March 31, 2020

What if I Love this New Way of Life?

I know you’re scared, and I know you’re uncertain—but I’m starting to fall in love.

The significance of this experience, the challenge it’s bringing me, exhausting and invigorating, this collective pause we are all required to take, I must admit I love it more than I hate it. The ugly, the humorous, and the painful parts of it—I’m all in. 

The magic to me is in the polarity: our interconnectedness has separated us and we must face our solitude in order to unite again. It’s quite tongue-in-cheek, actually, in a society that has idolized busyness, being and doing more on a constant basis. Now it’s time to slow down, question habits, adapt behaviours. It’s time to change the focus.

Usually an eternal optimist, cheekily mocked for my rose-coloured glasses, my belief in the good of people, and the smeller of roses. Falling in love is messy and terrifying, not always easy and never expected—but somehow we fall anyway. We trust the process with our fears and hopes intertwined with a faith bigger than us. I didn’t want to love this; in fact, I gritted my teeth and put my head in the sand for days—but it just made me mad at the world and myself.

Slow, quiet mornings; long car drives with good music; and the smell of coffee brewing at any time of the day. True connection, bursts of laughter from unexpected texts, and the ridiculousness of toilet paper memes. Not rushing anywhere, less traffic, less polluting, more purging of the unnecessary, more reading through the night and talking on the phone to dear friends. 

The sunrise as it illuminates each inch of my kitchen, neighbours waving from their porches whom I’ve never acknowledged before, and learning how to lead yoga through a screen. Teaching the kids classic card games, making pasta from scratch, muddy afternoon bike rides, throwing a baseball in the backyard—and in all of that, noticing just how beautiful their souls have become and how green their eyes can be when they are happy. Each stage of their lives I have enjoyed more than the last—but this part, I want them to remember how united we were as a family.

I love that we are forced to work as a community, not only ours but as a whole—connected from nation to nation, from human to human, with empathy and compassion for people we’ve never met. I love that the superheroes are our front-line workers as they work endless hours keeping us safe and healthy, and I hope this gratitude remains even when we return to a more recognized life.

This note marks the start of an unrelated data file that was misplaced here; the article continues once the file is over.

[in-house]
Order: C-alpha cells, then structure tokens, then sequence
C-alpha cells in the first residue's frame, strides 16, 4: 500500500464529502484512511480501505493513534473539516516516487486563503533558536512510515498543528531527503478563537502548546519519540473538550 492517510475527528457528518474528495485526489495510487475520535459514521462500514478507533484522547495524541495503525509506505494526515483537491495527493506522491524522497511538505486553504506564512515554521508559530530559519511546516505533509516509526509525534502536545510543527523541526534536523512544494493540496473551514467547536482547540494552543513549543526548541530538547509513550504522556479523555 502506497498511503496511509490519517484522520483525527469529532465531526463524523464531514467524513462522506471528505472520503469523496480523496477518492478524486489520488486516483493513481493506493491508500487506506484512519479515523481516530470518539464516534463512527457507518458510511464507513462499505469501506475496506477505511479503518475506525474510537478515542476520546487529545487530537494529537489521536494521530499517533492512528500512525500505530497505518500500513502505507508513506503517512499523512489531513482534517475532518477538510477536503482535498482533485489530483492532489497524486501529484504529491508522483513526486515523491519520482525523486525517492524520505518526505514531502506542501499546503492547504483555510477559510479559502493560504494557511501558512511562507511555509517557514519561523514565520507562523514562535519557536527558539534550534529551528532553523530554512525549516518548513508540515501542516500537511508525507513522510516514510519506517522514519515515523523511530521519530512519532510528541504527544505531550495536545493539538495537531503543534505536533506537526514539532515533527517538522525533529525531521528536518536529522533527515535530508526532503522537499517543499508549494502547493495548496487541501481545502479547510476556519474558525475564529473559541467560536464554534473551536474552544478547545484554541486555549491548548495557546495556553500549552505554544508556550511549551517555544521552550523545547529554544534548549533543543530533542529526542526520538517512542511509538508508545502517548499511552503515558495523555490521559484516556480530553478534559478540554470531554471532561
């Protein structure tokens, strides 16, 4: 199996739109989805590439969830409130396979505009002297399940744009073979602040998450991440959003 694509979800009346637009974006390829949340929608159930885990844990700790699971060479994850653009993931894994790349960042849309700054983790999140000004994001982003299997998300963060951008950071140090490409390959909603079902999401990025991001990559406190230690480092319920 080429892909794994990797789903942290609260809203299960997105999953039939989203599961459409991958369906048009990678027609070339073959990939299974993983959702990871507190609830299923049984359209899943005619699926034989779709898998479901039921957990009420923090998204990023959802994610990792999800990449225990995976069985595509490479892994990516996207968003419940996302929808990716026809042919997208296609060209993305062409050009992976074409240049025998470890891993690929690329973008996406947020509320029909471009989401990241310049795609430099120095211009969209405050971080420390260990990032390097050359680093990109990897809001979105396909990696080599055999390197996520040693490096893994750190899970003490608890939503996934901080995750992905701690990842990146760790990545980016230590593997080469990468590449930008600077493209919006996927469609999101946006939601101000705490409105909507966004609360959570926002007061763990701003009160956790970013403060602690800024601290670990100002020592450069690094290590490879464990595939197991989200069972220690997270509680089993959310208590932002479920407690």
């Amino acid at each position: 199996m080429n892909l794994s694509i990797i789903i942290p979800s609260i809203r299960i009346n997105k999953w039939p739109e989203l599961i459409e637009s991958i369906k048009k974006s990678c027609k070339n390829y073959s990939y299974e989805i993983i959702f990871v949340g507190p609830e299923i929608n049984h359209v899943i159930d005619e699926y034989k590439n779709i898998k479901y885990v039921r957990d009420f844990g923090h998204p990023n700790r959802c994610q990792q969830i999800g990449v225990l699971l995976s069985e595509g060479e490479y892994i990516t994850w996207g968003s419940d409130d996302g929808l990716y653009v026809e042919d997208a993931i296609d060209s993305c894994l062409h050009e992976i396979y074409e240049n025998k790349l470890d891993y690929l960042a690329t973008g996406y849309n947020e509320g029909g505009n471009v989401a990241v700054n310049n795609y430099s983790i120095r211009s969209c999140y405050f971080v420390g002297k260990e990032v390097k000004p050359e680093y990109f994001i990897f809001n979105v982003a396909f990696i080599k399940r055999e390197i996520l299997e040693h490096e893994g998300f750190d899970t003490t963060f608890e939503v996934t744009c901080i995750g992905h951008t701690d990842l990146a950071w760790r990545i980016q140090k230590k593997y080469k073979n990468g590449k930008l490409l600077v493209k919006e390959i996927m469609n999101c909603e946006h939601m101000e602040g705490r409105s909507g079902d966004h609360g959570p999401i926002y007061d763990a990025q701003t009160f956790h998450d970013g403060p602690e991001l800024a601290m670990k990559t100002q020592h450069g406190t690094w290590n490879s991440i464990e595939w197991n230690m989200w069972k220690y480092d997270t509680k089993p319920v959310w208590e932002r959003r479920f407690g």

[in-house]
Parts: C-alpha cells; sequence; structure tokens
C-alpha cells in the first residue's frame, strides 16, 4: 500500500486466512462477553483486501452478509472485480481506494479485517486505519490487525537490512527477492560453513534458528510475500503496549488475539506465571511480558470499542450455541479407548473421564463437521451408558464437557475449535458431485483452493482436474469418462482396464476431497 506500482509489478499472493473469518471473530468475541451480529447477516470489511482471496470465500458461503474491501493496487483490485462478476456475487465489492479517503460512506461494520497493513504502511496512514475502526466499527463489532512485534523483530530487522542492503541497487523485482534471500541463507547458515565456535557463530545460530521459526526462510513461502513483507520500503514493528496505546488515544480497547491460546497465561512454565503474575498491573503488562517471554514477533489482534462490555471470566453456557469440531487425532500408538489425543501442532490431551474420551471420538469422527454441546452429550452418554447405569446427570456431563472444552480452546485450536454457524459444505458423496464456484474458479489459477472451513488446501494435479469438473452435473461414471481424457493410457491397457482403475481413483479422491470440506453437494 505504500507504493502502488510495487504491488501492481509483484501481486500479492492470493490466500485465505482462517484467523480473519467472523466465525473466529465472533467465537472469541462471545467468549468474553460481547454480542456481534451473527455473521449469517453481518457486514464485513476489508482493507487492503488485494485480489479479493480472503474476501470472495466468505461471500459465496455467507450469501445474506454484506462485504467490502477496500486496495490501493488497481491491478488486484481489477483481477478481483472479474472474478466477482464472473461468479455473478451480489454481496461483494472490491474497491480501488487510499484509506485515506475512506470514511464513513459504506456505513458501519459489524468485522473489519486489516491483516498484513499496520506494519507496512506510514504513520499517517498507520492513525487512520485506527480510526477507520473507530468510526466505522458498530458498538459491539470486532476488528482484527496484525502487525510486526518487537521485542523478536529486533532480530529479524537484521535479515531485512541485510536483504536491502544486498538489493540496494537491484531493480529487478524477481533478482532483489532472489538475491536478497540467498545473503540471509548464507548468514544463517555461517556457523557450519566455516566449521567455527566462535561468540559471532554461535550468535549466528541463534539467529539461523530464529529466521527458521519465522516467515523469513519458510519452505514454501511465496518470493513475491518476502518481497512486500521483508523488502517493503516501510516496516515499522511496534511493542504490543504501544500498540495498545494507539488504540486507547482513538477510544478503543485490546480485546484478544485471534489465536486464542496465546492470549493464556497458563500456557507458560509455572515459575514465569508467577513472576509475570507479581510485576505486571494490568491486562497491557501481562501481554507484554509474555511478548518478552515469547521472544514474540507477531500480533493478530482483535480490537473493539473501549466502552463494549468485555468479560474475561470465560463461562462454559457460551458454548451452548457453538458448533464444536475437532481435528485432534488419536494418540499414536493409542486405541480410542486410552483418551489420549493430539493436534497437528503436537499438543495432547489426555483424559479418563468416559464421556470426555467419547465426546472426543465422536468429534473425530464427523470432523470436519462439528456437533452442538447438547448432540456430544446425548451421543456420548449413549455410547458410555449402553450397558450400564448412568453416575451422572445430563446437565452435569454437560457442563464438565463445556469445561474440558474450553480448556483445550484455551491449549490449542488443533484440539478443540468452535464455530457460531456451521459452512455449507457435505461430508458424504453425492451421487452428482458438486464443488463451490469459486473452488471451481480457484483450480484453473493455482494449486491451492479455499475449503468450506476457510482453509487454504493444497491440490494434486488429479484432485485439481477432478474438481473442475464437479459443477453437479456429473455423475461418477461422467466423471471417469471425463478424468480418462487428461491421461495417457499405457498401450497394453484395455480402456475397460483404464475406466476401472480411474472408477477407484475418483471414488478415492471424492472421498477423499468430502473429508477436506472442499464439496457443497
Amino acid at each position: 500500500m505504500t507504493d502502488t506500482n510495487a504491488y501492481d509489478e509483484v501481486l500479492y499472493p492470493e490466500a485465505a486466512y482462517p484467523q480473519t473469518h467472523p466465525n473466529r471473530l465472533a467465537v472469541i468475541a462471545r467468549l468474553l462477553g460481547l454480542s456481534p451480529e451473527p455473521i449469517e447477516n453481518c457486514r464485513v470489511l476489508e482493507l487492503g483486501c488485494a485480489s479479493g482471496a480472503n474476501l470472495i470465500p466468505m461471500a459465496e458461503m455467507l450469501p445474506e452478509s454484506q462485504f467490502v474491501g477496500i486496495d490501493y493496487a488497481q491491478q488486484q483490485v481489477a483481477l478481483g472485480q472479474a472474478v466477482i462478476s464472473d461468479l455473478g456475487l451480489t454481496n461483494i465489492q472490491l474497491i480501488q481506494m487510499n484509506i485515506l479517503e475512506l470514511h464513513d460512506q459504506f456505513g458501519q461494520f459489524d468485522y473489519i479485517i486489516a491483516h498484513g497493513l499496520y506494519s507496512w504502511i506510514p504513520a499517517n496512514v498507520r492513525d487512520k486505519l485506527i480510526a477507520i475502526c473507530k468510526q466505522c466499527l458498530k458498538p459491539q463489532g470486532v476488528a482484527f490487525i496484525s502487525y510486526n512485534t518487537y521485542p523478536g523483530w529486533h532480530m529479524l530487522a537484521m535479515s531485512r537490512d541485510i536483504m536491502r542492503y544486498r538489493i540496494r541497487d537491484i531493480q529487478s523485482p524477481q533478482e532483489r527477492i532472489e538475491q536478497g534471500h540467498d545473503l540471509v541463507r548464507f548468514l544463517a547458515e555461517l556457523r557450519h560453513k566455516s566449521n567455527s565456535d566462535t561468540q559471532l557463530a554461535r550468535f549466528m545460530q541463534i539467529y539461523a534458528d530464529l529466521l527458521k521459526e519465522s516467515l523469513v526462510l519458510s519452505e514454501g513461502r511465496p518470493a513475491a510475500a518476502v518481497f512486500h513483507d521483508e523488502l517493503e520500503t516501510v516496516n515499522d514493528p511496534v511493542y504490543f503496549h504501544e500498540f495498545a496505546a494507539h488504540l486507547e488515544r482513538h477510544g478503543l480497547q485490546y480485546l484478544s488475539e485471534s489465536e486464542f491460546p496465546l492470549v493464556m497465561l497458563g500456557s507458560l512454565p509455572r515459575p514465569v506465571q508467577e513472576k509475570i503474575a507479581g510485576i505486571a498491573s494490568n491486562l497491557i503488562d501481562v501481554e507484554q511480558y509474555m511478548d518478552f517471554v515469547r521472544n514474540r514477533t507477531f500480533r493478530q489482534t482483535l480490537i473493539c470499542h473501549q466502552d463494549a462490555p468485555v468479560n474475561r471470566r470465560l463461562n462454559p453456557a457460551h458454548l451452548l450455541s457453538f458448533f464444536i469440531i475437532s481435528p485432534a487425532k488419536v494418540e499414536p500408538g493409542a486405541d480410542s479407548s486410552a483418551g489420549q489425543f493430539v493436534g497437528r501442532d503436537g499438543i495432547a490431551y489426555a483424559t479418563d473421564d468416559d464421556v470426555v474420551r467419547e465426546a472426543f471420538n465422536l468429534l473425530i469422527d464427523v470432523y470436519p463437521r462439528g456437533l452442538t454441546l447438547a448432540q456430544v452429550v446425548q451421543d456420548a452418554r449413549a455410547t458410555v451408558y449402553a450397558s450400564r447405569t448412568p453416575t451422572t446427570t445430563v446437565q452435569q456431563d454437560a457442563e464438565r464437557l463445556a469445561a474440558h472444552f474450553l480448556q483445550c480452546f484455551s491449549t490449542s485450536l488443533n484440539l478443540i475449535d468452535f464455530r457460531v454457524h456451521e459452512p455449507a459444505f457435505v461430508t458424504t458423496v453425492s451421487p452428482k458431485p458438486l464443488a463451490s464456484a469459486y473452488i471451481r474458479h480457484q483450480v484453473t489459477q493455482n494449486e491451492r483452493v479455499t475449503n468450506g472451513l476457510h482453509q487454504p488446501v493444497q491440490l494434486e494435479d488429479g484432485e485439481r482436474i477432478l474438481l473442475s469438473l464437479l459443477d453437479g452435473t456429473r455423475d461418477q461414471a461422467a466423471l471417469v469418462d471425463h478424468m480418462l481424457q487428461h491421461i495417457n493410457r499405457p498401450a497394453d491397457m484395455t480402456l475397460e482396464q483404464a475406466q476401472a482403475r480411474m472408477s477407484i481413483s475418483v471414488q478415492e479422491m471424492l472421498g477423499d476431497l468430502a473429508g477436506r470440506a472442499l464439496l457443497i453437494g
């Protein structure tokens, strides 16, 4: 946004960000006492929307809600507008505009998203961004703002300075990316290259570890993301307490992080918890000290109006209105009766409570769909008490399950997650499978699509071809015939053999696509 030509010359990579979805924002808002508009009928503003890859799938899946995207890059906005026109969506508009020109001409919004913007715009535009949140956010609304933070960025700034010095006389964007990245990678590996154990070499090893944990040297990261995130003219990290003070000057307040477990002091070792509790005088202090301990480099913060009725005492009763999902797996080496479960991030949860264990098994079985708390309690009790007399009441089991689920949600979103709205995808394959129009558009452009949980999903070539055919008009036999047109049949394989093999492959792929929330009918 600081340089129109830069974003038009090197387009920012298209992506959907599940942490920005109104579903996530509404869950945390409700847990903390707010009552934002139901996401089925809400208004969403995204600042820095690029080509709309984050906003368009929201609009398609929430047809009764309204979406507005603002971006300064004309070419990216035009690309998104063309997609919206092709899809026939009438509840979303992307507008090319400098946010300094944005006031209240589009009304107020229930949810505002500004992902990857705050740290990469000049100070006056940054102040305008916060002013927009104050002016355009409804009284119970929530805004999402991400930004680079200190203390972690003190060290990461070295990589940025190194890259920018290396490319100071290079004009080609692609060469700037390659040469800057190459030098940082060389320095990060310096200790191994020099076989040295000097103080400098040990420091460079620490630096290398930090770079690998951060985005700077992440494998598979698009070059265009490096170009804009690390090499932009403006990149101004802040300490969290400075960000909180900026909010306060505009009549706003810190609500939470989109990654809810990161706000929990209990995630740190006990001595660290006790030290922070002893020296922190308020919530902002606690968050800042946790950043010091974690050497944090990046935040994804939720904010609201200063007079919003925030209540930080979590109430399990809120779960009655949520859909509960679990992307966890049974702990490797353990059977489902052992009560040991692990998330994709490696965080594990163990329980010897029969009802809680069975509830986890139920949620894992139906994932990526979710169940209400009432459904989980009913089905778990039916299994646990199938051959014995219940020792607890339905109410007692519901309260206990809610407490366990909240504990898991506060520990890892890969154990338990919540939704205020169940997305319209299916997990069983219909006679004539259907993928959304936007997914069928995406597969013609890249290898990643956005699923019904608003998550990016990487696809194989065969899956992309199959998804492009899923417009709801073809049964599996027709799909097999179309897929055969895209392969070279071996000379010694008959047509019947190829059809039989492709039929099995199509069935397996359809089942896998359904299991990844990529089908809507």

I love the difficult, strong, and powerful. The contrast, the yin and the yang. I’m attracted to unapologetically unwavering raw qualities and people.

What’s happening right now is all of that. An uncomfortable shift forcing us to feel things—all of the things whereas many of us had become numb, because numb is easier than vulnerable.

There’s an overwhelming amount of uncertainty, anxiety, and fear right now. I’m not negating it or diminishing the severity of it—my business lies in the carnage as well. However, I’m choosing to change my focus to the things I can control. I’m choosing love, though it’s not always easy—especially when a grocery cart spilling over with toiletry supplies passes me—but I’m committed to understanding we are all doing the best we can. Equanimity.

An optimist, yes, but I’m also sensitive, which has brought my own messy moments, and my angry, irritated, and lonely ones. I’m always the strong one; I’m the leader, the caretaker, and the boss.

That role has only intensified lately, as those around me lean into my light, when truthfully at times all I desire is for someone to protect me, to tell me when this scary part will be over. But I am returning to whom I love, why I love, and what I love, and that is how I’m propelling forward.

I fall in love with leaves as they fall from the branches and dance in the wind, careless and free.

This chapter is that—freeing ourselves from things that do not serve us before we know what will fill it in. I’m trusting the process, I’m appreciating it knowing full well it won’t last forever—it’s just a season.

Every messy, unpredictable part, I’m learning to love it exactly as it is.

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